Boldly Go! Where No Musical Has Gone Before at Caltech
I probably wouldn’t have gone if it were at the Music Center or even another college with a proper performing arts department. But a Star Trek musical theater production at Caltech featuring students, alumni, staff, JPL employees, and neighborhood volunteers seemed as sincere as it was geeky and too good to pass up. As a fan of The Original Series (TOS), how could I not heed the title, and Boldly Go! Where No Musical Has Gone Before?
The production value was strictly DIY, the singing ranged heartfelt to practically pro, and the love for TOS was set to stun. There were plenty of toe-tapping songs, but I especially loved McCoy’s comic and practically rapping at warp speed, “Dammit Jim, I’m a Doctor,” and the tearjerker that radiation-poisoned Spock sings to Kirk by the warp coil called, “Live Long and Prosper.” Spoiler alert: It could have been called “I’ve Always Been Your Friend” and I could have cried, too.
Hardcore Trekkers may not like the revisionist treatment of Klingons (and musical snobs might feel the same way about the Motley Crüe inspired “Honor And Glory”) but it’s impossible not to root for the love story between Spock and an Andorian scientist named Takya. And when asked if she ever had a thing for the Vulcan, Uhuru’s response went something like, “In what crazy universe would that happen?”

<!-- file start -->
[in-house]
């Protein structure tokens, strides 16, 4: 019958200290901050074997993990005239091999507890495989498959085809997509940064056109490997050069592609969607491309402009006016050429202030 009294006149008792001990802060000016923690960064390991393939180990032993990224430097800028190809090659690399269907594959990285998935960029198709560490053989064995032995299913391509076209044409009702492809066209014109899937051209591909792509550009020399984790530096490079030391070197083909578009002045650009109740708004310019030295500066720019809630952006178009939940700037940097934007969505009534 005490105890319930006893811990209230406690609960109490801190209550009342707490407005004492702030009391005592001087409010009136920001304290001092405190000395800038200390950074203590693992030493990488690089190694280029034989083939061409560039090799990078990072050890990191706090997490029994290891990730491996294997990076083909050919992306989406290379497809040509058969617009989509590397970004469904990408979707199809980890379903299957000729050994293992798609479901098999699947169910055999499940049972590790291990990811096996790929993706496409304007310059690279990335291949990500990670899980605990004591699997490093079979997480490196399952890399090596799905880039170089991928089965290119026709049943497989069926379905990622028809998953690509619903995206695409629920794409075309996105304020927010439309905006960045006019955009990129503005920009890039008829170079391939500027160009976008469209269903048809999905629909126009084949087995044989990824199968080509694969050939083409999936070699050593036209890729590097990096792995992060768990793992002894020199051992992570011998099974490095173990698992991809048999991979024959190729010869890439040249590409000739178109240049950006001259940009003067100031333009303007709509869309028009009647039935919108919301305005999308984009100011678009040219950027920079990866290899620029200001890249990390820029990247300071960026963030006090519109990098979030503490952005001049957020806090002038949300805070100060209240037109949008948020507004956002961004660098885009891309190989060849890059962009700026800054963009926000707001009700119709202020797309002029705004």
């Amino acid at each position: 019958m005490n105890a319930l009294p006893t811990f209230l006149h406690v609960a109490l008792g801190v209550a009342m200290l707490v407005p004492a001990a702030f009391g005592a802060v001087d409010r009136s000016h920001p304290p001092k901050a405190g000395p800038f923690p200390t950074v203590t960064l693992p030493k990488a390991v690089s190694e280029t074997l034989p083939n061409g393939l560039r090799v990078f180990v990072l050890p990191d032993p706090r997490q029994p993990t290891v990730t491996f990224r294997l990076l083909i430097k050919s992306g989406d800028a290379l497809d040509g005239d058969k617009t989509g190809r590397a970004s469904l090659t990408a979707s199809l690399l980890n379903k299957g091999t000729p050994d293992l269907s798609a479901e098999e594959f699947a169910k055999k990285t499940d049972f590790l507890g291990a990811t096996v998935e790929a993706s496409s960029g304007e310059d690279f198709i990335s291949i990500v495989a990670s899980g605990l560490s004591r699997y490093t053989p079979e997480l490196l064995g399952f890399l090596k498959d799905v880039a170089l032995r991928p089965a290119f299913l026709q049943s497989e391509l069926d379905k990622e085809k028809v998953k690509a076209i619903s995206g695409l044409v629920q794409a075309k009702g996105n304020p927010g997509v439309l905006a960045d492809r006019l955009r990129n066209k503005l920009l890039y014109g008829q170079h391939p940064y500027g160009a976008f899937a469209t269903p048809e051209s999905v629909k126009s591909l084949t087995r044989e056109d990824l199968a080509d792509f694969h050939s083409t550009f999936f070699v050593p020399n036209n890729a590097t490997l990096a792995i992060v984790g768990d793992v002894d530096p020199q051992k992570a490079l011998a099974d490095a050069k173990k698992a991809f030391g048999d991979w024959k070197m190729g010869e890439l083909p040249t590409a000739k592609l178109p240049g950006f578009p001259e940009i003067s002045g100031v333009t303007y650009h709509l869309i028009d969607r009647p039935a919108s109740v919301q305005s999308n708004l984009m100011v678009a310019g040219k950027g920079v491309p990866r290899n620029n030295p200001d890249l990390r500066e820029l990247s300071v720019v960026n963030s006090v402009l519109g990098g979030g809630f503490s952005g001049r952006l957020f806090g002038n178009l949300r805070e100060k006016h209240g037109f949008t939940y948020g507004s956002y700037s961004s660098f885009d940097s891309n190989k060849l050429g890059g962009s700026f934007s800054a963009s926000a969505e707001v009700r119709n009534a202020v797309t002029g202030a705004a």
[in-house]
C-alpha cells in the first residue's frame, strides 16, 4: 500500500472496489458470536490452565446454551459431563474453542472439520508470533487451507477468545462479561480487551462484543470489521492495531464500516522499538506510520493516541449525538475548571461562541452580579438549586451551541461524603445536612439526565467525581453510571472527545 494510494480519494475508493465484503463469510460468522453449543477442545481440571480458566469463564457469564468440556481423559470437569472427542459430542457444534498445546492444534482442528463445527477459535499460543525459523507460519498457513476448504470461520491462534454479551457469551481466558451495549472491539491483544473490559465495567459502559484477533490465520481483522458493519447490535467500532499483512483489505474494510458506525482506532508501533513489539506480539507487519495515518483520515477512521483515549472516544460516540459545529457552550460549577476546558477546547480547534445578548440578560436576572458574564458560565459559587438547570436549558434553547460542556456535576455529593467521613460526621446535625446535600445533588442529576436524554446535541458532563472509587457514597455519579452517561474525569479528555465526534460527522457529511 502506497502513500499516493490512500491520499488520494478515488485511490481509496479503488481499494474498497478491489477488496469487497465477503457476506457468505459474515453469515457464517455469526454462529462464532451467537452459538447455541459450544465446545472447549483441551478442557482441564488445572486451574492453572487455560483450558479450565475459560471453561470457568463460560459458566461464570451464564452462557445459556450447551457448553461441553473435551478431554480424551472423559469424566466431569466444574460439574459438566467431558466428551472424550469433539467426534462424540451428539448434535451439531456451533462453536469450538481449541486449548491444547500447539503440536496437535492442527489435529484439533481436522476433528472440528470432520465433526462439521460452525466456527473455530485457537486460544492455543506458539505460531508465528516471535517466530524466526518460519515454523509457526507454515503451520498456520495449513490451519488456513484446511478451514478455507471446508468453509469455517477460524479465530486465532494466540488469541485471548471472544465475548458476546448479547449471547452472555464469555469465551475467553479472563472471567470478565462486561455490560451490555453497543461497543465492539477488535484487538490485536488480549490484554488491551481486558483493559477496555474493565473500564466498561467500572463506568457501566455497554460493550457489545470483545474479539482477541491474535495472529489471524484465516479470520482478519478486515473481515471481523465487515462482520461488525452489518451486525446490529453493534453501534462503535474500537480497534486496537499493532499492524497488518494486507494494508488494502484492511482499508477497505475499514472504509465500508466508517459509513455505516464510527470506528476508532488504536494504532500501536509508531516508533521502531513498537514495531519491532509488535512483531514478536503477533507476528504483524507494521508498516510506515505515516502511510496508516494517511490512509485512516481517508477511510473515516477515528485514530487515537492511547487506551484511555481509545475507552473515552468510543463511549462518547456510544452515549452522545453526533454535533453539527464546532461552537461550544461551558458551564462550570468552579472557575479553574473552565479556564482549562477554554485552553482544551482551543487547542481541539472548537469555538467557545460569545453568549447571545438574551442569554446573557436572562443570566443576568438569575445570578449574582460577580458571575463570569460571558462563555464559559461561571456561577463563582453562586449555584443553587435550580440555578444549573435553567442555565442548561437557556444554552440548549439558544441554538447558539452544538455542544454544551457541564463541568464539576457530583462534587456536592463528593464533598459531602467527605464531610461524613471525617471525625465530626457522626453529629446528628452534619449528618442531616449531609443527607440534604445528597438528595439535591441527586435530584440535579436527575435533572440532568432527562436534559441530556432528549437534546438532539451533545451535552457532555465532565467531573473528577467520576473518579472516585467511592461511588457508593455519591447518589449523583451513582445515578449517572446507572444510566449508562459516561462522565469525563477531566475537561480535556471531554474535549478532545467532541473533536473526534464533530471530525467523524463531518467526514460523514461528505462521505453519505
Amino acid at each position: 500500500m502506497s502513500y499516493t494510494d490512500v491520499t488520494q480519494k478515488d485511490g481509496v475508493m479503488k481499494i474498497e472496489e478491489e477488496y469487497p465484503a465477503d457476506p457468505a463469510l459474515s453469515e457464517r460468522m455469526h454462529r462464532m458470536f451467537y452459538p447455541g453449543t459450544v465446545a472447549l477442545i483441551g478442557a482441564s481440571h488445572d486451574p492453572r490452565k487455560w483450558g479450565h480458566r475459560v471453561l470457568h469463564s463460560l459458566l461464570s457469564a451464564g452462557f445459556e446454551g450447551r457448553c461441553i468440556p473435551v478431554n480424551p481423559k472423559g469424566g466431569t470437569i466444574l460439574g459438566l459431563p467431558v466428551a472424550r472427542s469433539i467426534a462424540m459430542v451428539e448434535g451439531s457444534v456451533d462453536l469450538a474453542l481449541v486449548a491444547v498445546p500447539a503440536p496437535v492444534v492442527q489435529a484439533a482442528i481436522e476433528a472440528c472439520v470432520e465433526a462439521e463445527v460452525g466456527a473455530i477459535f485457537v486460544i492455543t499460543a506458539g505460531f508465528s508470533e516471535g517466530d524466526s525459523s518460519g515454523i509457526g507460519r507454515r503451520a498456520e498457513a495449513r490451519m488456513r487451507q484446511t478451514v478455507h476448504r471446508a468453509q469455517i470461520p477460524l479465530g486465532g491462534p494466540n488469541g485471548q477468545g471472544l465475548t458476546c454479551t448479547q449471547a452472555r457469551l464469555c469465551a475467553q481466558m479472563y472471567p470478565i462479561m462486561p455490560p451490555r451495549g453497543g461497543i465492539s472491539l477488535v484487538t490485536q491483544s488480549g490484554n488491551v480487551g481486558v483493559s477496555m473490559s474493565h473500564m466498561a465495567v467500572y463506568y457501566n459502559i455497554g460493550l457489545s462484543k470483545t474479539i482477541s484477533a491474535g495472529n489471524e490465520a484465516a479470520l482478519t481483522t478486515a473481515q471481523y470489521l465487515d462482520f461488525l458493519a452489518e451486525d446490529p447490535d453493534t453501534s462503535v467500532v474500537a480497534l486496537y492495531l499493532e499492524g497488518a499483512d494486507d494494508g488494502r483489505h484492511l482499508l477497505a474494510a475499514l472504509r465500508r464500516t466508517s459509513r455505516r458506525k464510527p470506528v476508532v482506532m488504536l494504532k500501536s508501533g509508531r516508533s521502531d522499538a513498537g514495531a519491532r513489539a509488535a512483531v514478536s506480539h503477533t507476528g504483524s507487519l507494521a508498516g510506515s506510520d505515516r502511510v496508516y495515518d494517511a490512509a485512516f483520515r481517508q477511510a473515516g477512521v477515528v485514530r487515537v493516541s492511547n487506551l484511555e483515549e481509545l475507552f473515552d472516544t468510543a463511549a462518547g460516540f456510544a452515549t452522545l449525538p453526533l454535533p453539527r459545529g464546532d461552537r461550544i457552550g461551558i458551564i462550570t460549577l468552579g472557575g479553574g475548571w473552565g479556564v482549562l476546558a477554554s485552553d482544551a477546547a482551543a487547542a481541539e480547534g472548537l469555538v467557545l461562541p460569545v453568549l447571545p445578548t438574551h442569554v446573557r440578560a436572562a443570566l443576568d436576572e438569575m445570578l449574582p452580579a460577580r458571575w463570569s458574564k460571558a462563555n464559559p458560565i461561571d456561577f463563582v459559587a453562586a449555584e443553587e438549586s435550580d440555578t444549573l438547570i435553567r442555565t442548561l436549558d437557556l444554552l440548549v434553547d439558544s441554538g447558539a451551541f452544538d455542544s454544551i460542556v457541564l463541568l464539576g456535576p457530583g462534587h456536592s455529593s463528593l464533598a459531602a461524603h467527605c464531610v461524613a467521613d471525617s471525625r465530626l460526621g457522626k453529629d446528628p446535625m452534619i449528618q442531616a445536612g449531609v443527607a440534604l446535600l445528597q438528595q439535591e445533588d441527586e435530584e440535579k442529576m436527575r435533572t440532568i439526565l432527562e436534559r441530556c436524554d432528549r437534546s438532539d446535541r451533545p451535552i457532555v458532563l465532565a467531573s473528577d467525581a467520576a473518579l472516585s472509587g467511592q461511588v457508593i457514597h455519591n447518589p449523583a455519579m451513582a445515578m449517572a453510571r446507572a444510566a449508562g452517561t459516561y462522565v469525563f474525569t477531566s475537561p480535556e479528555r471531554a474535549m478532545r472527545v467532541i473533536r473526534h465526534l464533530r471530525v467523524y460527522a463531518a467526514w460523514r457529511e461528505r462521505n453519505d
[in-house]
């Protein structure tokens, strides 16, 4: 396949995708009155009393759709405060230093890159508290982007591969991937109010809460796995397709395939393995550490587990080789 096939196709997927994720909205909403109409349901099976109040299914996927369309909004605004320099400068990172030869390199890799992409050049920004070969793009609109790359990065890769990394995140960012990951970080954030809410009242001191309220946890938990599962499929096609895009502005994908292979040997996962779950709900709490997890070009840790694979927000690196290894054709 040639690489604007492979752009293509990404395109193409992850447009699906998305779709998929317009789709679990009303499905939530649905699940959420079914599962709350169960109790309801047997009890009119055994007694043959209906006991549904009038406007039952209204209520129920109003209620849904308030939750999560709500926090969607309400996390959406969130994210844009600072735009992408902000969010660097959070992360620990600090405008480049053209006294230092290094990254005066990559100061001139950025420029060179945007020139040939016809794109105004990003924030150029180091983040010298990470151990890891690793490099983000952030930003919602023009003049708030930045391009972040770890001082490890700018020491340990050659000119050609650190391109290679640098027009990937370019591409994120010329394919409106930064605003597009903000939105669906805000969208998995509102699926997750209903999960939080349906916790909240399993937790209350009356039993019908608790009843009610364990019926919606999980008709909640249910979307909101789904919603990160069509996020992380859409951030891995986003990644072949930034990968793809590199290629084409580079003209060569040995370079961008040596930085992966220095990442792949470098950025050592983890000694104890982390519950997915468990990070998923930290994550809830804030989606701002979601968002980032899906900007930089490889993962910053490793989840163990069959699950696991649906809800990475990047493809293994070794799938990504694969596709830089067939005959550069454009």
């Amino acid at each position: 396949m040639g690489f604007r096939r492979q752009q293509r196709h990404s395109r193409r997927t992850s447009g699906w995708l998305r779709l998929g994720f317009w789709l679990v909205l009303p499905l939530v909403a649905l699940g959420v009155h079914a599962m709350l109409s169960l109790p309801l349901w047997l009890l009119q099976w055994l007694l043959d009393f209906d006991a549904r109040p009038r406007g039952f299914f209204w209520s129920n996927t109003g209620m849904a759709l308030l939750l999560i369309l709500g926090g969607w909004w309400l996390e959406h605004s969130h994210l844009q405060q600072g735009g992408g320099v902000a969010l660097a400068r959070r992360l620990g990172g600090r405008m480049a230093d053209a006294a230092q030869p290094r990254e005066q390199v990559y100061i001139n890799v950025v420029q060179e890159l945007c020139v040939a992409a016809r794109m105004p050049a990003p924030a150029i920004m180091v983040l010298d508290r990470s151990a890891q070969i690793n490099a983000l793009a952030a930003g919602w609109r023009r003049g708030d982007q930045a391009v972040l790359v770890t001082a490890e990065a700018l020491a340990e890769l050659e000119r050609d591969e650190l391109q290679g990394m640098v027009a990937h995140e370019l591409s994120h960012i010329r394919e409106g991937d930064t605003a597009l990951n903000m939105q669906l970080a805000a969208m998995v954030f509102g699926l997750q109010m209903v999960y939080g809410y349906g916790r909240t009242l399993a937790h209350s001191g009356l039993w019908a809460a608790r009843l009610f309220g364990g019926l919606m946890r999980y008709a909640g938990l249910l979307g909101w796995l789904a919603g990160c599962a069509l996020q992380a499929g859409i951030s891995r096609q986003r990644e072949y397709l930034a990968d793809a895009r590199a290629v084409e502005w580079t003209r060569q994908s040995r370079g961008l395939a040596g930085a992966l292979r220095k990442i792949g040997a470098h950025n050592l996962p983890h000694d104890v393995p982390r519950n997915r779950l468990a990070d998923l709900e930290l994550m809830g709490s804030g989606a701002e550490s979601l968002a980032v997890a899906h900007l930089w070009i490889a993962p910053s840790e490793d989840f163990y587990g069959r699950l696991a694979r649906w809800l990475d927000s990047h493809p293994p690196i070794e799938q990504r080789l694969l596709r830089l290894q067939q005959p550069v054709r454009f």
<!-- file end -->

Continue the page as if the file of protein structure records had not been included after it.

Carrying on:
The abundance of references to canon such as The Kobayashi Maru, Amok Time, Tribbles, and space hippies was complemented by a vibe of true fandom over perfection. Prop benches falling apart, a tip flying off a cane while Spock sang and danced through “The Vulcan Way” in a top hat, and microphones that crackled every now and then. This, at a world-class campus that is grooming great minds to send people into space.
To go boldly but imperfectly and lovingly is the spirit of Star Trek. And the Caltech musical embodied that well. My rating is a full four fingers up in a Vulcan salute to co-writers Cole and Grant Remmen (the former also played Spock), director Brian Brophy, and Theater Arts Caltech.
There are three more performances at 7:30 on March 3 and 4, and 2:30 on March 5 at the Ramo Auditorium at Caltech in Pasadena. For more information and ticketing, visit tacit.caltech.edu.